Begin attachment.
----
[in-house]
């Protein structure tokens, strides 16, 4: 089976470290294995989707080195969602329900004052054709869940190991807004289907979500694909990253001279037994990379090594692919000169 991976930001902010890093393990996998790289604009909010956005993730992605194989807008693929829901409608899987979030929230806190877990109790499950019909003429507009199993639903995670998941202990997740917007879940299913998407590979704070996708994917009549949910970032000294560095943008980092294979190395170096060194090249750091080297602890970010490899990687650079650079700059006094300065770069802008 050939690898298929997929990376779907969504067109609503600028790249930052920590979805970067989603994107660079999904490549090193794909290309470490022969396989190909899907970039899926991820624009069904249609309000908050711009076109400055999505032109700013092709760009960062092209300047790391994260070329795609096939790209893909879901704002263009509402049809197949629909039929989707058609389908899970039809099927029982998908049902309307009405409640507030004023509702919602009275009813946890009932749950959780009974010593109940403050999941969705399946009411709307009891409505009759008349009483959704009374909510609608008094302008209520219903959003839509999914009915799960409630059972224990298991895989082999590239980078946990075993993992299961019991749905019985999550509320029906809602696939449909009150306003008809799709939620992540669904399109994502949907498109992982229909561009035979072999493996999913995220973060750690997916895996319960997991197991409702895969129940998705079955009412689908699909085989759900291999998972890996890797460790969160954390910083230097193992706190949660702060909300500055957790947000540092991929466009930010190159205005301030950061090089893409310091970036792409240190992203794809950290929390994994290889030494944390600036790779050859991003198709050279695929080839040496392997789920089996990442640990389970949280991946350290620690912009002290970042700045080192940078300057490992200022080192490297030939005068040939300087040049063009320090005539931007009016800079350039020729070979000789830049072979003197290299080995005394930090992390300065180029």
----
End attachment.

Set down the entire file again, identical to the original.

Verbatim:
[in-house]
């Protein structure tokens, strides 16, 4: 089976470290294995989707080195969602329900004052054709869940190991807004289907979500694909990253001279037994990379090594692919000169 991976930001902010890093393990996998790289604009909010956005993730992605194989807008693929829901409608899987979030929230806190877990109790499950019909003429507009199993639903995670998941202990997740917007879940299913998407590979704070996708994917009549949910970032000294560095943008980092294979190395170096060194090249750091080297602890970010490899990687650079650079700059006094300065770069802008 050939690898298929997929990376779907969504067109609503600028790249930052920590979805970067989603994107660079999904490549090193794909290309470490022969396989190909899907970039899926991820624009069904249609309000908050711009076109400055999505032109700013092709760009960062092209300047790391994260070329795609096939790209893909879901704002263009509402049809197949629909039929989707058609389908899970039809099927029982998908049902309307009405409640507030004023509702919602009275009813946890009932749950959780009974010593109940403050999941969705399946009411709307009891409505009759008349009483959704009374909510609608008094302008209520219903959003839509999914009915799960409630059972224990298991895989082999590239980078946990075993993992299961019991749905019985999550509320029906809602696939449909009150306003008809799709939620992540669904399109994502949907498109992982229909561009035979072999493996999913995220973060750690997916895996319960997991197991409702895969129940998705079955009412689908699909085989759900291999998972890996890797460790969160954390910083230097193992706190949660702060909300500055957790947000540092991929466009930010190159205005301030950061090089893409310091970036792409240190992203794809950290929390994994290889030494944390600036790779050859991003198709050279695929080839040496392997789920089996990442640990389970949280991946350290620690912009002290970042700045080192940078300057490992200022080192490297030939005068040939300087040049063009320090005539931007009016800079350039020729070979000789830049072979003197290299080995005394930090992390300065180029």